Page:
I love that you know these cookies! Maybe one day when I go to Italy I will try to do some on-the-ground research and find out if there’s a “real” name.

  • Jeanette Joyce

    Before I jump in, is this a sturdy cookie with a hard glaze suitable for shipping? They’re so beautiful ??

    • Unpeeled

      Hi, Jeanette! Good question. While they are a sturdy cooking, they are fairly soft and have a bit lower fat content than other cookies, so they turn stale a little quickly. For shipping, I tend to bake shortbread cookies. These pecan shortbread cookies are fantastic, and these slice-and-bake butter cookies are also a plain vanilla-style cookie, and look so cute rolled in sprinkles. Hope this helps!

  • NickiDE

    These are sometimes called thadalies. Yours must be the 30th recipe I’ve tried as I’m wanting to duplicate the “knot cookies” from Louie’s Bakery in Allentown, PA – my absolute favorite. Still not it as the texture of yours is a bit too soft for what I’m seeking. I”ve tried recipes with butter, oil, margarine, shortening, combination of fats and still can’t find what I wan. I”m adding your recipe to my collection as it is slightly different from the many I’ve tried. Thank you.

  • Julie McConnell

    Hi Lisa,
    My grandmother was also from Calabria! (now I’m the grandma— haha) We made these every Christmas . We’d add almond extract to the icing. And the decor had to be those tiny colored balls rather than sprinkles. I still make them and we all love them!
    The memories are as wonderful as the cookies, don’t you think ?
    PS— your recipes are awesome!

    • 5 stars
      Julie, Google the Knot Cookie recipe from that bakery. You will get it.

    • Unpeeled

      Hi, Julie! I am so glad that you wrote and shared this! How wonderful to share our Calabrian heritage. (I am told that’s where I get my spicy mood from. haha) You are so right about the tiny colored balls! That is what we always use; nothing else would look quite right, would it? And you are right about the memories. I have memories making these (and stealing bites of cookie dough) with my mom when I was little, and eating them at so many parties and events. Thank you again for sharing this, and for the kind words! Glad you’re enjoying the recipes 🙂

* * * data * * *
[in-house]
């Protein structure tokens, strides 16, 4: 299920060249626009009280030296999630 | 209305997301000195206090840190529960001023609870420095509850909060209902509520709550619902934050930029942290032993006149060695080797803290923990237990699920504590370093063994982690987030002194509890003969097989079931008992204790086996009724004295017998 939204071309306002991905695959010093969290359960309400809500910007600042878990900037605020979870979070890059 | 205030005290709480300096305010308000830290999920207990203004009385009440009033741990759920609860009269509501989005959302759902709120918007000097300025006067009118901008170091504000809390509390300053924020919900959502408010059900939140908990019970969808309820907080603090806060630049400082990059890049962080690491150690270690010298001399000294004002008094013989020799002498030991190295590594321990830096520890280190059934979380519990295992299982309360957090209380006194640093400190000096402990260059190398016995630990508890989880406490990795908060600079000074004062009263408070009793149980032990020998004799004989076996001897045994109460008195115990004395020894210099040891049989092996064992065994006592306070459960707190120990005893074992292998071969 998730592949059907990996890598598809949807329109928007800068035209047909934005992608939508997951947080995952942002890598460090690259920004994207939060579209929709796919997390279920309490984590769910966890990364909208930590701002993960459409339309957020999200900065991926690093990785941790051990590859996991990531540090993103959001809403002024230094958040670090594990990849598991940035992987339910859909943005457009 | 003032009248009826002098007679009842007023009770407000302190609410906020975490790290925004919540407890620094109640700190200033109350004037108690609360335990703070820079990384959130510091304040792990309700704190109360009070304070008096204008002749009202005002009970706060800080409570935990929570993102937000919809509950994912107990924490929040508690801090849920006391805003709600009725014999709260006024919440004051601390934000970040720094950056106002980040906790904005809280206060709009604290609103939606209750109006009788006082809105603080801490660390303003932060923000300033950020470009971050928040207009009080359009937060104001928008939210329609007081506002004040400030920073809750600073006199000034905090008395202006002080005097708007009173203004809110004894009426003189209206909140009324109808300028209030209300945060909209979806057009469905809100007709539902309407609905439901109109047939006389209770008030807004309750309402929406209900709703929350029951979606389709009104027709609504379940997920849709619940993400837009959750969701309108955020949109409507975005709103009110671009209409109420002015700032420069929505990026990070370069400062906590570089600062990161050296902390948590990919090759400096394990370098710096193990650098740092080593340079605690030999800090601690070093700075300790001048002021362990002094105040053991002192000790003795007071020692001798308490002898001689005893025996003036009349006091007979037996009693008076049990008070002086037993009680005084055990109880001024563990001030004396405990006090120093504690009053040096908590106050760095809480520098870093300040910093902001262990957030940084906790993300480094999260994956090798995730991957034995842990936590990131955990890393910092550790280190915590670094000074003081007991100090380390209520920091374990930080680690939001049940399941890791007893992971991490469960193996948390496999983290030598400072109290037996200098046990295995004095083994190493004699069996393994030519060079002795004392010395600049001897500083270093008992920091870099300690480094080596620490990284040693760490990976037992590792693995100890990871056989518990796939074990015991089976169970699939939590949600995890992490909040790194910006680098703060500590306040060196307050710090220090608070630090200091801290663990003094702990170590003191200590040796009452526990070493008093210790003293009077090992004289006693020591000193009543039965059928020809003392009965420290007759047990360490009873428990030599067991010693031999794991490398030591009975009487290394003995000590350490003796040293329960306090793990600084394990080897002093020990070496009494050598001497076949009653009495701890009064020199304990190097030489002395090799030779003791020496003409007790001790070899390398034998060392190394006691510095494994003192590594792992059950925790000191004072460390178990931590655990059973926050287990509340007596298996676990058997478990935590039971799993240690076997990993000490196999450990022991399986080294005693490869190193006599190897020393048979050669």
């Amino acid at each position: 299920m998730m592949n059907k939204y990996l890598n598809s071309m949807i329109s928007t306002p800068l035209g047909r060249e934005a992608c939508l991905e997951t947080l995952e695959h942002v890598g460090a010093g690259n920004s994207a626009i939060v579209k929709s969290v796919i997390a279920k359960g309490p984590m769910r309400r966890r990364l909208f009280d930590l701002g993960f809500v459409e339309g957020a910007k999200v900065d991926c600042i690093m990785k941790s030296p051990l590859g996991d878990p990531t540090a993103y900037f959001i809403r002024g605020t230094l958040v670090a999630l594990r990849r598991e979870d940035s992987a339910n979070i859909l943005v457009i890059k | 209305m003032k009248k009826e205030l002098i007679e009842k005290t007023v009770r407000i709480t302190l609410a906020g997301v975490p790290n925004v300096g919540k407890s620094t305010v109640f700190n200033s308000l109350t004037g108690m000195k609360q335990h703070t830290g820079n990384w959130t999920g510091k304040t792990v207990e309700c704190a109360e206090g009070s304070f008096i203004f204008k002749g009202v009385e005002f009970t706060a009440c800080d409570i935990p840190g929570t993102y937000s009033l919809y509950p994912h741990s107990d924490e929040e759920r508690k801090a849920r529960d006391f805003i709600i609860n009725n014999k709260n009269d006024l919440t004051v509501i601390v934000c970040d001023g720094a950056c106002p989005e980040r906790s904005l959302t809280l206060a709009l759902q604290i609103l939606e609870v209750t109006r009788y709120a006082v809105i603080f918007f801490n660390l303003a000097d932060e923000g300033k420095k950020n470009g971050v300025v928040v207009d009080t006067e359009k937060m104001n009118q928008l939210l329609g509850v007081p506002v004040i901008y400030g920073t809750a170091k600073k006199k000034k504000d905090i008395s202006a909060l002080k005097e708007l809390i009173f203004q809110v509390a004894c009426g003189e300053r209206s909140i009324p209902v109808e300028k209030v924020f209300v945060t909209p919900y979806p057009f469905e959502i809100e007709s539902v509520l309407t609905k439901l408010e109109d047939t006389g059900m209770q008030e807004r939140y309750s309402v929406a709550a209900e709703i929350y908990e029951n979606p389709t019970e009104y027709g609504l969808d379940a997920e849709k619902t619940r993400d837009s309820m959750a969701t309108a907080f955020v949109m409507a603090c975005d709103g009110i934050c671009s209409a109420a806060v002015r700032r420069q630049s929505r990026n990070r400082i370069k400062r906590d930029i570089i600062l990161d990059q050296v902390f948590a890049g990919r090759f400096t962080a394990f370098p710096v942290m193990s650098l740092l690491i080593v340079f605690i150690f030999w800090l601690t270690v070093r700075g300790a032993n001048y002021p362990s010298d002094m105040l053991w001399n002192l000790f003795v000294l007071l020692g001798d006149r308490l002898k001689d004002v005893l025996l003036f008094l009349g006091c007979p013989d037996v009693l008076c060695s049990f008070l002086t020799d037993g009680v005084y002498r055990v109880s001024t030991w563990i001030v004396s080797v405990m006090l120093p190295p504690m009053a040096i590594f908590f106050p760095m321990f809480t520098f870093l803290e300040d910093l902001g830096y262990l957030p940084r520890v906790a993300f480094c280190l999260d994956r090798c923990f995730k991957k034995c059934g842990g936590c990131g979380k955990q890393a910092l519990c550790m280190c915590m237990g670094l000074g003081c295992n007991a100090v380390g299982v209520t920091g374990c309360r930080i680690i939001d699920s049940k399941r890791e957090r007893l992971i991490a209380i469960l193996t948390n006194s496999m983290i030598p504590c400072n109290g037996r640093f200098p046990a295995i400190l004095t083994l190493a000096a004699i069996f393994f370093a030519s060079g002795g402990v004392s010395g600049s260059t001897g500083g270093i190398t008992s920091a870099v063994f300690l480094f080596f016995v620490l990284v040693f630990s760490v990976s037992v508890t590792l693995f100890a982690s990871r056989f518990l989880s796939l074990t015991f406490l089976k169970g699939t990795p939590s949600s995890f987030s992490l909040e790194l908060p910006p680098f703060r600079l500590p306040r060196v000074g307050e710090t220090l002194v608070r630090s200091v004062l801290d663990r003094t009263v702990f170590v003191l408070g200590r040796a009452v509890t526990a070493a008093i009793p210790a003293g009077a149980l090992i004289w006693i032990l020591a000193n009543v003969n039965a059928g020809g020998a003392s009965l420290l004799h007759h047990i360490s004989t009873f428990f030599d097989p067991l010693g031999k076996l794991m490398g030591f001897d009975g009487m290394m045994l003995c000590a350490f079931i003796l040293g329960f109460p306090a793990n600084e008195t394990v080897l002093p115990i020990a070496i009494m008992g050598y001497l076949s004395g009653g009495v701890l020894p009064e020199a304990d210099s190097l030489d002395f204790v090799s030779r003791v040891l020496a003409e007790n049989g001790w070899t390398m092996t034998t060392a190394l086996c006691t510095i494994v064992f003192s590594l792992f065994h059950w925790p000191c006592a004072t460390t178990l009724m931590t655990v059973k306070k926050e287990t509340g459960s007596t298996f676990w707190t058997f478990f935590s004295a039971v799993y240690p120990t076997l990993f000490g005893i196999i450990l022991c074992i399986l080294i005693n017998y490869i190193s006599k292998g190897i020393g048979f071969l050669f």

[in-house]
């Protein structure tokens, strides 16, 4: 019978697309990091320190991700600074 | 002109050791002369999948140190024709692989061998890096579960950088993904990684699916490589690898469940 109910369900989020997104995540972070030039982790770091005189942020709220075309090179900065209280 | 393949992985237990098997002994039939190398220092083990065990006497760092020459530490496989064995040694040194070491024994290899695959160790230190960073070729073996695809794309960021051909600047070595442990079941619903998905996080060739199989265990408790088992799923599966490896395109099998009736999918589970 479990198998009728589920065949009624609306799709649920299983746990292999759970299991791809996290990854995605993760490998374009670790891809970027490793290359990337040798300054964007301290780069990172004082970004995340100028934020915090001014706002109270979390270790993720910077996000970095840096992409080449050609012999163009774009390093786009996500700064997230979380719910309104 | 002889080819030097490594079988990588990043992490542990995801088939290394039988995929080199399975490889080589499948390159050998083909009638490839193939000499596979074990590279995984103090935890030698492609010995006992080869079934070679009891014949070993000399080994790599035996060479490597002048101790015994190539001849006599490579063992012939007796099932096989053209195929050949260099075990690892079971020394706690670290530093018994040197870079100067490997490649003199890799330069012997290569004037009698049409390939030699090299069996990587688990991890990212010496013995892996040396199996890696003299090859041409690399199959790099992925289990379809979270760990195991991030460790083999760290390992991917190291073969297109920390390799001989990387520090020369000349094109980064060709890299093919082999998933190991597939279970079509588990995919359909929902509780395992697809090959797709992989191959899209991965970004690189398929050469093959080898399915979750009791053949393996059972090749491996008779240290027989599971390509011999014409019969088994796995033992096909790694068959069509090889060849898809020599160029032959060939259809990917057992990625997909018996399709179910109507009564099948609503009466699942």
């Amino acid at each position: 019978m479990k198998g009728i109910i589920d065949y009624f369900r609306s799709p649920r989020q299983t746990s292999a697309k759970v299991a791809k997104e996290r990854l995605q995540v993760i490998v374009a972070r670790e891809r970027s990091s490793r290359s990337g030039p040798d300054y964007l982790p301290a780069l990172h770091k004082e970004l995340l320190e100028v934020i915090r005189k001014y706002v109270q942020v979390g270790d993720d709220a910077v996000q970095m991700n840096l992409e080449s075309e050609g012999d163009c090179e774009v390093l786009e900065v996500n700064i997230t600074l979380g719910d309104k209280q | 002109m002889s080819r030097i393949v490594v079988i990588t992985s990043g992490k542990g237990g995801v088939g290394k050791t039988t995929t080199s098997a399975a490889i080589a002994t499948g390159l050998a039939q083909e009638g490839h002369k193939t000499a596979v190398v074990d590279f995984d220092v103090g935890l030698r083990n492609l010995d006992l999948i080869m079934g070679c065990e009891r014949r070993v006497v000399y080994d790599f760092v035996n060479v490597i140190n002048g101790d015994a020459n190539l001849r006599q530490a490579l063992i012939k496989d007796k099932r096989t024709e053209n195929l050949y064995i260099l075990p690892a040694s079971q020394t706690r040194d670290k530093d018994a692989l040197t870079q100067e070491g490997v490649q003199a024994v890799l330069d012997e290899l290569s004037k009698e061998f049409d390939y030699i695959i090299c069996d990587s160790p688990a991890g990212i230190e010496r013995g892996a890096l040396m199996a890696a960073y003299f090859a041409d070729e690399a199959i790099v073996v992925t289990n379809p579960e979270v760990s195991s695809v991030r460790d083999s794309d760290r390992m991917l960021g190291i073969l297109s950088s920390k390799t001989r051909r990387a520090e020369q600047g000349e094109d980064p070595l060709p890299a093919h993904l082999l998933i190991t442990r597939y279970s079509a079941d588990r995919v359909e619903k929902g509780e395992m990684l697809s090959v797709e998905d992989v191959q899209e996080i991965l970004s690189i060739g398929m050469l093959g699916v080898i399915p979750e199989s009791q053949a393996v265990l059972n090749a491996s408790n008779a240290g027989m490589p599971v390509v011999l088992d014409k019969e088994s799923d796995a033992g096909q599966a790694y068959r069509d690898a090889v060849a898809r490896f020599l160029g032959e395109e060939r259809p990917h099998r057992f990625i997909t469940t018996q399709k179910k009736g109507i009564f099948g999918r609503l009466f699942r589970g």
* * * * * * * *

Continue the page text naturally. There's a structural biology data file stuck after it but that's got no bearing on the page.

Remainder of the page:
• 4 stars
    My grandmother got a recipe for these cookies almost 75 years ago. We made them every Easter and Christmastime. They were called Anginettes, by her very old Italian friend. We use anise in the cookie recipe, and also in the icing recipe. They’re delicious!!

    • Unpeeled

      Oh wow, I love hearing this. What a wonderful family recipe to have. That’s primarily when we make them in my family as well. When I think of anise in cookies, I think of pizzelles, but it would taste so good in these, too. I’m going to try that next time.

      • About to use these for our school’s culture fair. I hope these are good!

  • Marie Stapel

    I have a very similar recipe for Angelleti cookies. Oil is replaced with 1/2 cup of butter, vanilla decreased to 1 1/2 teaspoons and 1/4 cup addition of whole milk. Let dough stand for 5 minutes before shaping into balls with floured hands. Bake in 375 degree oven for 7-8 minutes. Glaze is lighter and transparent almost – 2 cups of confectioners sugar plus 3 1/2 tablespoons of water.

    • These cookies looked good but I found them to be dry. I am going to try your recipe with butter.

      • Unpeeled

        Hi! Thanks for the feedback. I agree that these can come out dry. There is a razor-thin line between moist and dry with these, I think because the recipe has less fat overall than other cookies, which gives them more of a cakey texture. I am going to adjust the baking time down a bit; I appreciate your telling me your results! Keep me posted with the butter!

    • Unpeeled

      These sound delicious, and yes, very much in the same vein! Thanks for the recipe, too. I have to make these!

  • Knots.

  • 5 stars
    These are so cute and satisfying/soft. Good for kids.